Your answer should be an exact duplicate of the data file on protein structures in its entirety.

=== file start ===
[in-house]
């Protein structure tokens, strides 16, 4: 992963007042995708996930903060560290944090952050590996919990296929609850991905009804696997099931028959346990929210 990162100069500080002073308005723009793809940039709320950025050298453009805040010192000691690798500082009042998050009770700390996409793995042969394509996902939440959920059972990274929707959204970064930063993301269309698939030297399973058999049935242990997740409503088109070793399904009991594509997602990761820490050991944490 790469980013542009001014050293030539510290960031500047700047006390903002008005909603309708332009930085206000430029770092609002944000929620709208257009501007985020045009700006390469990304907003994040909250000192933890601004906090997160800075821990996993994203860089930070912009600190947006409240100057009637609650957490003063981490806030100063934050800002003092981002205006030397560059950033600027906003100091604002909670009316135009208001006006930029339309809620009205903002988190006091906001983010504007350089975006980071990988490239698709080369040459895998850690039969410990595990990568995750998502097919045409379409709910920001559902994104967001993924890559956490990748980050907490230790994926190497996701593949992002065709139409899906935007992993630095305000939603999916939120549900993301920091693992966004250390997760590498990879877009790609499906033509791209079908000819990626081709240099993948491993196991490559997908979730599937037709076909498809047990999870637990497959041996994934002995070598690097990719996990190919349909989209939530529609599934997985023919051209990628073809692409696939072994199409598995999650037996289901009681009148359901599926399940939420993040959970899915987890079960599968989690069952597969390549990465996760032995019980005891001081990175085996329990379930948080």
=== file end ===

[in-house]
């Protein structure tokens, strides 16, 4: 992963007042995708996930903060560290944090952050590996919990296929609850991905009804696997099931028959346990929210 990162100069500080002073308005723009793809940039709320950025050298453009805040010192000691690798500082009042998050009770700390996409793995042969394509996902939440959920059972990274929707959204970064930063993301269309698939030297399973058999049935242990997740409503088109070793399904009991594509997602990761820490050991944490 790469980013542009001014050293030539510290960031500047700047006390903002008005909603309708332009930085206000430029770092609002944000929620709208257009501007985020045009700006390469990304907003994040909250000192933890601004906090997160800075821990996993994203860089930070912009600190947006409240100057009637609650957490003063981490806030100063934050800002003092981002205006030397560059950033600027906003100091604002909670009316135009208001006006930029339309809620009205903002988190006091906001983010504007350089975006980071990988490239698709080369040459895998850690039969410990595990990568995750998502097919045409379409709910920001559902994104967001993924890559956490990748980050907490230790994926190497996701593949992002065709139409899906935007992993630095305000939603999916939120549900993301920091693992966004250390997760590498990879877009790609499906033509791209079908000819990626081709240099993948491993196991490559997908979730599937037709076909498809047990999870637990497959041996994934002995070598690097990719996990190919349909989209939530529609599934997985023919051209990628073809692409696939072994199409598995999650037996289901009681009148359901599926399940939420993040959970899915987890079960599968989690069952597969390549990465996760032995019980005891001081990175085996329990379930948080």